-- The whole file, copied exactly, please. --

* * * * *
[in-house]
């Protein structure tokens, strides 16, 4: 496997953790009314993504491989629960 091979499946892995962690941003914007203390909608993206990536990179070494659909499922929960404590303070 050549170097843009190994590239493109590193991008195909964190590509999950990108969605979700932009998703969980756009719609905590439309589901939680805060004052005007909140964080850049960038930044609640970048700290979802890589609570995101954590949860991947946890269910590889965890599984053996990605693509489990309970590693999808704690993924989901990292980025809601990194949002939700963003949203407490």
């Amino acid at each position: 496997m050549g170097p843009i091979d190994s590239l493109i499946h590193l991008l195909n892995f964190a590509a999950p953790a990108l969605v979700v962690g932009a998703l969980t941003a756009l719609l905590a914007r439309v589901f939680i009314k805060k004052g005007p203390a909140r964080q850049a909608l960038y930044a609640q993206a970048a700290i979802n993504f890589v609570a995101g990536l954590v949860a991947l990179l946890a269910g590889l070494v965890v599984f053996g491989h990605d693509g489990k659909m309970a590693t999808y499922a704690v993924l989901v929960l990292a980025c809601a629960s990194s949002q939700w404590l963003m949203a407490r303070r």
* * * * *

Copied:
[in-house]
């Protein structure tokens, strides 16, 4: 496997953790009314993504491989629960 091979499946892995962690941003914007203390909608993206990536990179070494659909499922929960404590303070 050549170097843009190994590239493109590193991008195909964190590509999950990108969605979700932009998703969980756009719609905590439309589901939680805060004052005007909140964080850049960038930044609640970048700290979802890589609570995101954590949860991947946890269910590889965890599984053996990605693509489990309970590693999808704690993924989901990292980025809601990194949002939700963003949203407490």
């Amino acid at each position: 496997m050549g170097p843009i091979d190994s590239l493109i499946h590193l991008l195909n892995f964190a590509a999950p953790a990108l969605v979700v962690g932009a998703l969980t941003a756009l719609l905590a914007r439309v589901f939680i009314k805060k004052g005007p203390a909140r964080q850049a909608l960038y930044a609640q993206a970048a700290i979802n993504f890589v609570a995101g990536l954590v949860a991947l990179l946890a269910g590889l070494v965890v599984f053996g491989h990605d693509g489990k659909m309970a590693t999808y499922a704690v993924l989901v929960l990292a980025c809601a629960s990194s949002q939700w404590l963003m949203a407490r303070r």